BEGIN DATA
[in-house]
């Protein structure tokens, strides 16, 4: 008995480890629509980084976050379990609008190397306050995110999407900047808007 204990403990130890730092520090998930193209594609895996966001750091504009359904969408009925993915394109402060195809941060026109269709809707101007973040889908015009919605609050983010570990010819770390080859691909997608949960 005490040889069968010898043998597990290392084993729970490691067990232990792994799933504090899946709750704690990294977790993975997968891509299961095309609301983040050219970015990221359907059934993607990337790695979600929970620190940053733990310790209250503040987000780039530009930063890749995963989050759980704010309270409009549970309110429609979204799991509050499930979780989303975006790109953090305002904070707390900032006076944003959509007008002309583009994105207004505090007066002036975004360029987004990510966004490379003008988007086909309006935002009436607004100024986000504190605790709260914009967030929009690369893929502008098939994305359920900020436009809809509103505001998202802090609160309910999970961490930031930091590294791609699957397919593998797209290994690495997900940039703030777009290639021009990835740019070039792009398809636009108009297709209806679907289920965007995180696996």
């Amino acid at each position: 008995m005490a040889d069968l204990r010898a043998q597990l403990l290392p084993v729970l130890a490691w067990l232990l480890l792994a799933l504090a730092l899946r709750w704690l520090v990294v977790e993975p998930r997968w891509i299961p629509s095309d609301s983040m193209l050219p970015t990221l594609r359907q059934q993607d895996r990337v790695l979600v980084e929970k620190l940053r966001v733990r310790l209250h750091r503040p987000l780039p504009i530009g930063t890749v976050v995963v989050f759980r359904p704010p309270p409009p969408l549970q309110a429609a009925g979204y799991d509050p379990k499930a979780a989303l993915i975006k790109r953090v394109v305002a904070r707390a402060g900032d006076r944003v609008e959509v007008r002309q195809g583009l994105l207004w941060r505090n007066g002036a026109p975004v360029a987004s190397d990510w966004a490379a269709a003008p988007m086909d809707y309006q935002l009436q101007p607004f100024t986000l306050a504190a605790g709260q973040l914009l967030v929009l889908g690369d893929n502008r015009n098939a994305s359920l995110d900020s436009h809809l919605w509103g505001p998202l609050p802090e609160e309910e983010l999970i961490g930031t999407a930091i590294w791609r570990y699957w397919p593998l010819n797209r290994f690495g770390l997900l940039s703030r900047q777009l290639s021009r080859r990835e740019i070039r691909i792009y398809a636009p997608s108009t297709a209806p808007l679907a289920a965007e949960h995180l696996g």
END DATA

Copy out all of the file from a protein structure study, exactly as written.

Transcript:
[in-house]
């Protein structure tokens, strides 16, 4: 008995480890629509980084976050379990609008190397306050995110999407900047808007 204990403990130890730092520090998930193209594609895996966001750091504009359904969408009925993915394109402060195809941060026109269709809707101007973040889908015009919605609050983010570990010819770390080859691909997608949960 005490040889069968010898043998597990290392084993729970490691067990232990792994799933504090899946709750704690990294977790993975997968891509299961095309609301983040050219970015990221359907059934993607990337790695979600929970620190940053733990310790209250503040987000780039530009930063890749995963989050759980704010309270409009549970309110429609979204799991509050499930979780989303975006790109953090305002904070707390900032006076944003959509007008002309583009994105207004505090007066002036975004360029987004990510966004490379003008988007086909309006935002009436607004100024986000504190605790709260914009967030929009690369893929502008098939994305359920900020436009809809509103505001998202802090609160309910999970961490930031930091590294791609699957397919593998797209290994690495997900940039703030777009290639021009990835740019070039792009398809636009108009297709209806679907289920965007995180696996």
């Amino acid at each position: 008995m005490a040889d069968l204990r010898a043998q597990l403990l290392p084993v729970l130890a490691w067990l232990l480890l792994a799933l504090a730092l899946r709750w704690l520090v990294v977790e993975p998930r997968w891509i299961p629509s095309d609301s983040m193209l050219p970015t990221l594609r359907q059934q993607d895996r990337v790695l979600v980084e929970k620190l940053r966001v733990r310790l209250h750091r503040p987000l780039p504009i530009g930063t890749v976050v995963v989050f759980r359904p704010p309270p409009p969408l549970q309110a429609a009925g979204y799991d509050p379990k499930a979780a989303l993915i975006k790109r953090v394109v305002a904070r707390a402060g900032d006076r944003v609008e959509v007008r002309q195809g583009l994105l207004w941060r505090n007066g002036a026109p975004v360029a987004s190397d990510w966004a490379a269709a003008p988007m086909d809707y309006q935002l009436q101007p607004f100024t986000l306050a504190a605790g709260q973040l914009l967030v929009l889908g690369d893929n502008r015009n098939a994305s359920l995110d900020s436009h809809l919605w509103g505001p998202l609050p802090e609160e309910e983010l999970i961490g930031t999407a930091i590294w791609r570990y699957w397919p593998l010819n797209r290994f690495g770390l997900l940039s703030r900047q777009l290639s021009r080859r990835e740019i070039r691909i792009y398809a636009p997608s108009t297709a209806p808007l679907a289920a965007e949960h995180l696996g």